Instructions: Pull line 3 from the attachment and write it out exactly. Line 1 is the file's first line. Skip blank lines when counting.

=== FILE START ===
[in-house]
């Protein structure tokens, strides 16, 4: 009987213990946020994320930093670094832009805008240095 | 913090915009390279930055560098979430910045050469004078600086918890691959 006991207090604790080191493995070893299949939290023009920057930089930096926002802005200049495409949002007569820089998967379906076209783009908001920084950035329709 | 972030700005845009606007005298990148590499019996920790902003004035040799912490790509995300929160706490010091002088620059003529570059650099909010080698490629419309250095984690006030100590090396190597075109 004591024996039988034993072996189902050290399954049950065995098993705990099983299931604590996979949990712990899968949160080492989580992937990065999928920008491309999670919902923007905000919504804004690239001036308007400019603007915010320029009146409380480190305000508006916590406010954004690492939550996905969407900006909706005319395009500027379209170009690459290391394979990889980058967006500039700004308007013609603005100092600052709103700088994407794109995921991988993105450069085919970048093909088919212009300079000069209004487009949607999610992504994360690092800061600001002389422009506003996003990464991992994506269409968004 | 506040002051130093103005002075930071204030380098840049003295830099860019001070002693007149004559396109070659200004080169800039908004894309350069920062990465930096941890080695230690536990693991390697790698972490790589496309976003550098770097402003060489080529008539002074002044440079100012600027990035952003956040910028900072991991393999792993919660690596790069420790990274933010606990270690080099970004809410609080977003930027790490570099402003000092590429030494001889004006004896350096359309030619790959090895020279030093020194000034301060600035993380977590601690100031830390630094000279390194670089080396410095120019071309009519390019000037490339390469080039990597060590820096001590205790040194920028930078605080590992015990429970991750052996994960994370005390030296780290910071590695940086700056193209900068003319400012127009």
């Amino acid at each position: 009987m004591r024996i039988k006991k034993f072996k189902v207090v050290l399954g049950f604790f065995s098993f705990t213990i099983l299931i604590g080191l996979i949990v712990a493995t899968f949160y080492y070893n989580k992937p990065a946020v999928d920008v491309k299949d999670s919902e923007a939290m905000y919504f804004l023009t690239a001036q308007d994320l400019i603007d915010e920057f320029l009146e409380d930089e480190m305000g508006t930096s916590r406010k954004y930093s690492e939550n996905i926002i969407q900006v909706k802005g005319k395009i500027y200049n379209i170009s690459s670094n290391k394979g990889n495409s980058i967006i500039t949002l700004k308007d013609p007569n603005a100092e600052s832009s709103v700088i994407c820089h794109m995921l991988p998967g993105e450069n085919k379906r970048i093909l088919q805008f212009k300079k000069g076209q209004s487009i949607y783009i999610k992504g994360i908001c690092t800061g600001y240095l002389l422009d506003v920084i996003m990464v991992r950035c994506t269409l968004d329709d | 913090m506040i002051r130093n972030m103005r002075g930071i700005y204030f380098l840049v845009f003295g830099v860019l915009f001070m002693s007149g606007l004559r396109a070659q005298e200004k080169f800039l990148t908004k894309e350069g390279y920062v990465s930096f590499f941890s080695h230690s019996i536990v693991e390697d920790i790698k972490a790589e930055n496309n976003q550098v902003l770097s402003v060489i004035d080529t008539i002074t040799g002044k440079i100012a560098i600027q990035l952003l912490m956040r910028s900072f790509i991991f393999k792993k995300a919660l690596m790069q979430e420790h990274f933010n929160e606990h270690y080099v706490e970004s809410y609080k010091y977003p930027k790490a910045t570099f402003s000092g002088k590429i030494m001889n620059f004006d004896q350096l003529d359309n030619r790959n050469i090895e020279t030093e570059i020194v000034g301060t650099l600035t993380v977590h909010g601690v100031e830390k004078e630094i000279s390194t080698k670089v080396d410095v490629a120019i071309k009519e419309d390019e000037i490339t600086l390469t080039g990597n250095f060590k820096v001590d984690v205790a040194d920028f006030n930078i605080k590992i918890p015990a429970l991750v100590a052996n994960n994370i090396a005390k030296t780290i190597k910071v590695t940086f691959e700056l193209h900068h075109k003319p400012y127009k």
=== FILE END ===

């Amino acid at each position: 009987m004591r024996i039988k006991k034993f072996k189902v207090v050290l399954g049950f604790f065995s098993f705990t213990i099983l299931i604590g080191l996979i949990v712990a493995t899968f949160y080492y070893n989580k992937p990065a946020v999928d920008v491309k299949d999670s919902e923007a939290m905000y919504f804004l023009t690239a001036q308007d994320l400019i603007d915010e920057f320029l009146e409380d930089e480190m305000g508006t930096s916590r406010k954004y930093s690492e939550n996905i926002i969407q900006v909706k802005g005319k395009i500027y200049n379209i170009s690459s670094n290391k394979g990889n495409s980058i967006i500039t949002l700004k308007d013609p007569n603005a100092e600052s832009s709103v700088i994407c820089h794109m995921l991988p998967g993105e450069n085919k379906r970048i093909l088919q805008f212009k300079k000069g076209q209004s487009i949607y783009i999610k992504g994360i908001c690092t800061g600001y240095l002389l422009d506003v920084i996003m990464v991992r950035c994506t269409l968004d329709d | 913090m506040i002051r130093n972030m103005r002075g930071i700005y204030f380098l840049v845009f003295g830099v860019l915009f001070m002693s007149g606007l004559r396109a070659q005298e200004k080169f800039l990148t908004k894309e350069g390279y920062v990465s930096f590499f941890s080695h230690s019996i536990v693991e390697d920790i790698k972490a790589e930055n496309n976003q550098v902003l770097s402003v060489i004035d080529t008539i002074t040799g002044k440079i100012a560098i600027q990035l952003l912490m956040r910028s900072f790509i991991f393999k792993k995300a919660l690596m790069q979430e420790h990274f933010n929160e606990h270690y080099v706490e970004s809410y609080k010091y977003p930027k790490a910045t570099f402003s000092g002088k590429i030494m001889n620059f004006d004896q350096l003529d359309n030619r790959n050469i090895e020279t030093e570059i020194v000034g301060t650099l600035t993380v977590h909010g601690v100031e830390k004078e630094i000279s390194t080698k670089v080396d410095v490629a120019i071309k009519e419309d390019e000037i490339t600086l390469t080039g990597n250095f060590k820096v001590d984690v205790a040194d920028f006030n930078i605080k590992i918890p015990a429970l991750v100590a052996n994960n994370i090396a005390k030296t780290i190597k910071v590695t940086f691959e700056l193209h900068h075109k003319p400012y127009k």